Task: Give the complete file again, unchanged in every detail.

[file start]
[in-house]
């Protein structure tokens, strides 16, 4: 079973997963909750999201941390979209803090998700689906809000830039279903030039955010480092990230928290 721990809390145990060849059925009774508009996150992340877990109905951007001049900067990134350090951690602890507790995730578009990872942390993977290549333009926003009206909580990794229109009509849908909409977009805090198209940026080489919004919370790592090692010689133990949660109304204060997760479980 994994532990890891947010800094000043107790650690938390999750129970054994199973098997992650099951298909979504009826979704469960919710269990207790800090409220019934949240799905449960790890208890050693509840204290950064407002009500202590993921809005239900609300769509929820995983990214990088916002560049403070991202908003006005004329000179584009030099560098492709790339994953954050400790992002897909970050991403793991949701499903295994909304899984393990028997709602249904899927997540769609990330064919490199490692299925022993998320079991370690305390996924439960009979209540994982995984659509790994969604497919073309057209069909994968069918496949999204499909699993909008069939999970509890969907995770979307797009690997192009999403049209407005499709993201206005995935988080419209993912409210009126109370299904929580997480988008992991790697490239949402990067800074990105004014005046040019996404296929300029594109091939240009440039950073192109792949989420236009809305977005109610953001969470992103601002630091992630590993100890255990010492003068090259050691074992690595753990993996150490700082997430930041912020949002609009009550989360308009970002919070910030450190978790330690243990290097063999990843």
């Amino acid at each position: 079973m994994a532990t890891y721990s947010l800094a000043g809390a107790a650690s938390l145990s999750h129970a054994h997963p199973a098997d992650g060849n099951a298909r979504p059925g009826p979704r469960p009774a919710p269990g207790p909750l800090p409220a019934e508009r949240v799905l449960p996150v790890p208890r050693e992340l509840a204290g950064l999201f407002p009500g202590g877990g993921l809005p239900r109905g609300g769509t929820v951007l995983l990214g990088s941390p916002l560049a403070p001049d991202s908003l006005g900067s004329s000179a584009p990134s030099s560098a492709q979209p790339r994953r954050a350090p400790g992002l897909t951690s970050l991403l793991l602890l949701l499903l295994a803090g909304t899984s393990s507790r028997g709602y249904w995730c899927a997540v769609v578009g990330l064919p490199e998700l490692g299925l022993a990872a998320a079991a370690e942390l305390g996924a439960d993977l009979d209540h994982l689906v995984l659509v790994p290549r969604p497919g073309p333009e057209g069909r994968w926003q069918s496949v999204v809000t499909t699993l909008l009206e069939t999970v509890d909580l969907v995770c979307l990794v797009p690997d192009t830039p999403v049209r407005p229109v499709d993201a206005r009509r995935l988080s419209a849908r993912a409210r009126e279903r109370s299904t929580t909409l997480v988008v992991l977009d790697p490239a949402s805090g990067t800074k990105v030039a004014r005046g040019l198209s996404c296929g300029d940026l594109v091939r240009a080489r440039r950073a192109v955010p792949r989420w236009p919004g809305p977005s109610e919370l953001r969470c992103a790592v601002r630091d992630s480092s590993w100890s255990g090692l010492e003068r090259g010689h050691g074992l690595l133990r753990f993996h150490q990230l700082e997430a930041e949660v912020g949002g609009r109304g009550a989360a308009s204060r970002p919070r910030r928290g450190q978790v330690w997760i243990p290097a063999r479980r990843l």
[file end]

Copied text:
[in-house]
């Protein structure tokens, strides 16, 4: 079973997963909750999201941390979209803090998700689906809000830039279903030039955010480092990230928290 721990809390145990060849059925009774508009996150992340877990109905951007001049900067990134350090951690602890507790995730578009990872942390993977290549333009926003009206909580990794229109009509849908909409977009805090198209940026080489919004919370790592090692010689133990949660109304204060997760479980 994994532990890891947010800094000043107790650690938390999750129970054994199973098997992650099951298909979504009826979704469960919710269990207790800090409220019934949240799905449960790890208890050693509840204290950064407002009500202590993921809005239900609300769509929820995983990214990088916002560049403070991202908003006005004329000179584009030099560098492709790339994953954050400790992002897909970050991403793991949701499903295994909304899984393990028997709602249904899927997540769609990330064919490199490692299925022993998320079991370690305390996924439960009979209540994982995984659509790994969604497919073309057209069909994968069918496949999204499909699993909008069939999970509890969907995770979307797009690997192009999403049209407005499709993201206005995935988080419209993912409210009126109370299904929580997480988008992991790697490239949402990067800074990105004014005046040019996404296929300029594109091939240009440039950073192109792949989420236009809305977005109610953001969470992103601002630091992630590993100890255990010492003068090259050691074992690595753990993996150490700082997430930041912020949002609009009550989360308009970002919070910030450190978790330690243990290097063999990843």
């Amino acid at each position: 079973m994994a532990t890891y721990s947010l800094a000043g809390a107790a650690s938390l145990s999750h129970a054994h997963p199973a098997d992650g060849n099951a298909r979504p059925g009826p979704r469960p009774a919710p269990g207790p909750l800090p409220a019934e508009r949240v799905l449960p996150v790890p208890r050693e992340l509840a204290g950064l999201f407002p009500g202590g877990g993921l809005p239900r109905g609300g769509t929820v951007l995983l990214g990088s941390p916002l560049a403070p001049d991202s908003l006005g900067s004329s000179a584009p990134s030099s560098a492709q979209p790339r994953r954050a350090p400790g992002l897909t951690s970050l991403l793991l602890l949701l499903l295994a803090g909304t899984s393990s507790r028997g709602y249904w995730c899927a997540v769609v578009g990330l064919p490199e998700l490692g299925l022993a990872a998320a079991a370690e942390l305390g996924a439960d993977l009979d209540h994982l689906v995984l659509v790994p290549r969604p497919g073309p333009e057209g069909r994968w926003q069918s496949v999204v809000t499909t699993l909008l009206e069939t999970v509890d909580l969907v995770c979307l990794v797009p690997d192009t830039p999403v049209r407005p229109v499709d993201a206005r009509r995935l988080s419209a849908r993912a409210r009126e279903r109370s299904t929580t909409l997480v988008v992991l977009d790697p490239a949402s805090g990067t800074k990105v030039a004014r005046g040019l198209s996404c296929g300029d940026l594109v091939r240009a080489r440039r950073a192109v955010p792949r989420w236009p919004g809305p977005s109610e919370l953001r969470c992103a790592v601002r630091d992630s480092s590993w100890s255990g090692l010492e003068r090259g010689h050691g074992l690595l133990r753990f993996h150490q990230l700082e997430a930041e949660v912020g949002g609009r109304g009550a989360a308009s204060r970002p919070r910030r928290g450190q978790v330690w997760i243990p290097a063999r479980r990843l």